Barbara: This is why Alexi responds the way he does, separating his involvement in politics (agriculture, reports, research) and why he specifically points out that he didn’t have any decision making power.
Braden: Could you break this down for us?
Barbara: political involvement (slowly)
Braden: And one time fast?
Barbara: political involvement (fast)
Braden: Which brings us to our next phrase.
Barbara: Yes. In the dialogue, we heard the phrase decision making power
Braden: Literally, decision making power is the power to make decisions. In politics, this could be the most important power of all.
Barbara: For example, the president has decision making power. Within certain limits he can decide to act in a certain way without anyone’s approval.
Braden: Within politics, many positions have decision making power and the people who occupy these positions are often targets for bribes, threats, and other illegal activities.
Barbara: This is one of the reasons he says he didn’t have any decision making power. He doesn’t want anyone to think he could have changed or influenced the current situation in Syria.
Braden: Especially since he’s really trying to talk about energy, not politics. The lady seems to have missed that part.
Braden: Could you break this down?
Barbara: decision making power (slowly)
Braden: And one time fast?
Barbara: decision making power (fast)
Braden: Let’s take a look at the grammar point.

Lesson focus

Barbara: The focus of this lesson is the phrase Would rather
Braden: In the dialogue, we heard the phrase
Barbara: I was asking, sir, if you wouldn’t rather specify exactly how much involvement you’ve had in Syria.
Braden: Would rather is used to express a preference in English. Would rather is the same in meaning as would prefer.
Barbara: These two phrases are used interchangeably to express a preference when making a choice. Here are some examples of short conversations that use would rather to either state or ask for a preference.
Braden: Let’s take a look at the Would rather structure.
Barbara: The form would rather is a little strange because 'rather' is not a verb but is part of an expression that means 'would prefer to'.
Braden: 'Rather' is usually immediately followed by a verb in base form (verb without 'to'). It's common to use would rather in the shortened rather form in positive statements.
Barbara: All subjects take 'would rather'. Would rather can be used to refer to the present moment or a future moment in time.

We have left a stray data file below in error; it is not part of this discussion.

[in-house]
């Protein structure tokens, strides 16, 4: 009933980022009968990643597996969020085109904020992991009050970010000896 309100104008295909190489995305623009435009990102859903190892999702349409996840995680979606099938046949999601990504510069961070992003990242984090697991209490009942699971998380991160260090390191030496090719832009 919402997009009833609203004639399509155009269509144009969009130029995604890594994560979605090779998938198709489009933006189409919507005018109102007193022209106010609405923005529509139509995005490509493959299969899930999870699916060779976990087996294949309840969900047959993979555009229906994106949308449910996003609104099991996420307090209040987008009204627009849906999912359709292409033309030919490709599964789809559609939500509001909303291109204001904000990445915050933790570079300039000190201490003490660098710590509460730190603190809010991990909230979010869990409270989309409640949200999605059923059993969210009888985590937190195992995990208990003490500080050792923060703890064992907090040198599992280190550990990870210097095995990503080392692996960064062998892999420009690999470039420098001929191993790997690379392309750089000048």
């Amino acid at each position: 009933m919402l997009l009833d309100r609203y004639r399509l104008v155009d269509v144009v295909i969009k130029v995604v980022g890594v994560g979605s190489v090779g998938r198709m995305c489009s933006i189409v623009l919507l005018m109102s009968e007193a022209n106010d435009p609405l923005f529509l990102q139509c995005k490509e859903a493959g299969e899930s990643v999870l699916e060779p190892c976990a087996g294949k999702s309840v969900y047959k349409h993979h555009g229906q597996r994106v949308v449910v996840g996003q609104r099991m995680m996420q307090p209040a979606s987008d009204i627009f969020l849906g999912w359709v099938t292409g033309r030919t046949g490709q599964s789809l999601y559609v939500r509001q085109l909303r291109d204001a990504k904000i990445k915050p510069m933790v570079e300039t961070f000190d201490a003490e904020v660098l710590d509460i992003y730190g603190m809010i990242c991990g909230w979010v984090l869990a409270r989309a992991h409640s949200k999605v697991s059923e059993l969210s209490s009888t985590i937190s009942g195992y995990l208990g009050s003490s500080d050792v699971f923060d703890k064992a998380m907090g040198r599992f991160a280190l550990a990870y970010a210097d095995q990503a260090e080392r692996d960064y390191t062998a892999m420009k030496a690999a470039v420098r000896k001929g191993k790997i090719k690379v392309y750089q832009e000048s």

Braden: In the Positive sense, The structure would be - Subject + would rather ('d rather) + base form of a verb
Barbara: For example, “I would rather learn Brazilian Portuguese than study math.”
Braden: If you were making a question, The structure would be - Would + subject + rather + base form of a verb
Barbara: For example, “Would you rather stay at home?”
Braden: Another related phrase is Would Rather - Than.
Barbara: Would rather is often used with 'than' with two verbs or objects when making a choice between two specific actions.
Braden: For example, “Would you rather work for Tom than for Mary?”
Barbara: Next we’ll look at Would Rather in the sense of Other People.
Braden: Would rather is also used to express what one person prefers another person to do. The structure is unusual because it takes the past for the preferred action. Here are some examples
Barbara: For example, “Tom would rather Mary bought an SUV.”
Braden: In positive structures, the construction is
Subject + would rather ('d rather) + object + past tense
Barbara: For example, “I would rather my son worked in finance.”
Braden: In question structures, construction would be like this - Would + subject + rather + object + past tense
Barbara: For example, “Would she rather her sister flew home tomorrow?”
Braden: In negative sentences, construction would be like this. - Subject + would rather ('d rather) + object + negative past tense
Barbara: For example, “I'd rather she didn't come with us today.”
Braden: Just a quick tip. You can use Wouldn't rather as a (Question).
Barbara: The structure would be Wouldn't + subject + rather + verb
Braden: For example, “Wouldn't you rather go to the party?” which means the same as “Don't you want to go to the party?”

Outro

Braden: That just about does it for today.
Braden: Thanks for listening!
Barbara: See you later!

7 Comments

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EnglishClass101.com Verified
Thursday at 06:30 PM
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Would you rather listen to this lesson or another lesson on EnglishClass101.com? :-)

EnglishClass101.com Verified
Monday at 12:50 PM
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Hi Lorna,


Thanks for your question!


It would depend on context and the rest of your choices in words, but in general I would say 'rather' and 'prefer' are rather formal.


I hope this is helpful to you :)


I'm happy to know you're finding EnglishClass101 so useful, and I wish you the best in your studies.


Cheers,

Éva

Team EnglishClass101.com

Lorna
Thursday at 02:41 AM
Your comment is awaiting moderation.

Hello 101 team:


As you mentioned, the woman in the seminar wasn't speaking formally; my question would be: Are both RATHER or PREFER informal or formal? which should I use in a meeting?


Thanks in advance

EnglishClass101.com
Friday at 08:04 PM
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Hello Susie,


Thank you for your comment.


In this conversation, "would rather" means "would prefer". So, if you add "if" to a sentence like, "If you would rather go to this restaurant, then we can go.", you're being polite and giving the other speaker the choice to make the decision.


I hope this is helpful! Please let us know if you have any other questions.


Cheers,

Maryssa

Team EnglishClass101.com

Susie
Thursday at 03:55 PM
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I still don't understand "would rather" 😞

I know when "would rather" in example sentence, but with "if" I can't translate.



Englishclass101.com Verified
Tuesday at 12:10 AM
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Hi AungZW,


Thank you for posting.


In case of any questions, please feel free to contact us.


Sincerely

Cristiane

Team Englishclass101.com

AungZW
Wednesday at 01:59 PM